Should we have stayed at home and thought of here?
Where should we be today?
Is it right to be watching strangers in a play
in this strangest of theatres?
Is it lack of imagination that makes us come
to imagined places, not just stay at home?
Or could Pascal have been not entirely right
about just sitting quietly in one’s room?*

(Elizabeth Bishop “Questions of Travel”, 1965)

At a time when we find our horizons shadowed by rigid borders and distinctly drawn out geographies, it becomes fascinating to travel through imagined maps – remote landscapes, silky textures, salty odours and bright colours – assembled together as a mesmerising environment. While physical bridges are replaced with imaginary constructions, we are forcefully, yet somehow harmoniously, rooted in our own localities, our own familiar streets surrounding our homes, fixed to our bedrooms more than ever before. As such, a reference to Jonathan Friedman’s** description of the idea of roots, becomes pertinent. According to Friedman, roots are not fixed, they are ever-changing and formed within the context of globalisation, network economy and mobility, thus evolving into routes.

The project “Roots to Routes” challenges the relation to a particular territory and space and addresses the concept of the stranger*** (taken from Georg Simmel’s “The Stranger” (1908)): someone who arrives to a community and who, in a complex interplay of simultaneous nearness and distance, imports qualities into it which do not and cannot stem from the group itself. “Roots to Routes” aims to invite the strangers to engage, to encounter the unknown and unfamiliar, and to find perceptive ways of communicating with one another.

Conceived just before and during the times of the pandemic, “Roots to Routes” interacts with the notion of belonging and displacement causing psychological traumas. Geographical proximity and physical relations that are lost or limited during the pandemic strangely activate our imagination and positively remind us of interconnectedness that exists between people, places, spaces and ideas. By losing mobility, do we become more distant from one another, or rather, more connected via non-physical space(s)? What kind of relationships are enlivened in this situation? What kind of new experiences and personal ties can we continue to forge?

“Roots to Routes” is a collaboration between artists, curators and non-profit organisations from the Baltic countries, curated by Merilin Talumaa, Maija Rudovska and Justė Kostikovaitė. “Roots to Routes” invites strangers to encounter the unknown and unfamiliar, while exploring and challenging concepts of ‘homebase’, ‘belonging’ and ‘identity’.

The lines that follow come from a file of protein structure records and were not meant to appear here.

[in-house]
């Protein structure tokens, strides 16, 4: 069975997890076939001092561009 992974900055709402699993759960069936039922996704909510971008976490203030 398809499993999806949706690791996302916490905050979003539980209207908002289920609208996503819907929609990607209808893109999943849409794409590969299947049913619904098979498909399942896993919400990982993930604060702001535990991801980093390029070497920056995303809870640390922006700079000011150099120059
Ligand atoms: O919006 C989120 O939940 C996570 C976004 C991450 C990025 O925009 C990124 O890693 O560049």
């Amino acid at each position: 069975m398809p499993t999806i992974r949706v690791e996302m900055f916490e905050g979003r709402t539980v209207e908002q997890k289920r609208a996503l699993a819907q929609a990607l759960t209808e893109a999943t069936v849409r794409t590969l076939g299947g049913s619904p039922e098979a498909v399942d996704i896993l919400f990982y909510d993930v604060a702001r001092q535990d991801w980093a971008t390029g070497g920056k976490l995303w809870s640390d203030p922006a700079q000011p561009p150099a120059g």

The first chapter of “Roots to Routes” took place in Marseille as part of the Manifesta 13 Biennial programme entitled “Les Parallèles du Sud” from 28 August to 25 October 2020. The collaboration is foreseen to continue throughout the coming years.


*Bishop, Elizabeth. “Questions of Travel”, 1965.
**Friedman, Jonathan. “From roots to routes: Tropes for trippers”, 2002.
***Simmel, Georg. “The Stranger”, 1908.

Juste Kostikovaite is an independant curator and currently works as a Lithuanian Cultural Attaché in the UK. She works closely with UK arts institutions, including the BALTIC Centre For Contemporary Art, Collective Gallery, CCA Derry~Londonderry and Somerset House Artists Studios and other institutions. She is interested in the topics of authenticity, contemporary art collecting and cultural appropriation.

Maija Rudovska‘s practice is shaped by independent curation, research, art criticism and writing. Her curatorial focus is on topics such as in-betweenness, hybridity, identity and space with a recent interest in advocating for self-organized, independent practices. Rudovska holds an MA degree in art history from The Art Academy of Latvia (2009) and has completed postgraduate studies in curating from Curatorlab at Konstfack University College of Arts, Crafts and Design, Stockholm (2009/2010). She has worked extensively in the Baltic-Nordic region, as well as internationally curating exhibitions and projects at Futura Gallery (CZE), Foundation Ricard (FR), Bozar Centre for Fine Arts (BE), Kim? Contemporary Art Centre (LV), Moderna Museet (SE), Contemporary Art Centre (LT), The Living Art Museum (IS), Augusta Gallery (FI), ARS Project Space (EE), etc. Since 2011 she has been running the network platform Blind Carbon Copy that focuses on network building models, alternative education and work strategies between curators, artists and other practitioners.

Merilin Talumaa is an independent curator, writer and producer from Tallinn, Estonia. She has graduated from the Estonian Academy of Arts department of Art History and Visual Culture, where she is currently guest lecturer. Her practice has evolved around everyday rituals in contemporary art and studio practices of young generation of artists from the Baltic countries. She is currently working on a book “Your Time Is My Time” which is analysing aspects connected to nomadic life, such as precariousness, migration, presence, a sense of belonging and place among artists from the Baltic countries. A book “Artists’ Spaces. 16 studio visits”, was compiled and edited by Merilin Talumaa (together with Annika Toots) and published by the Estonian Academy of Arts Press in 2017.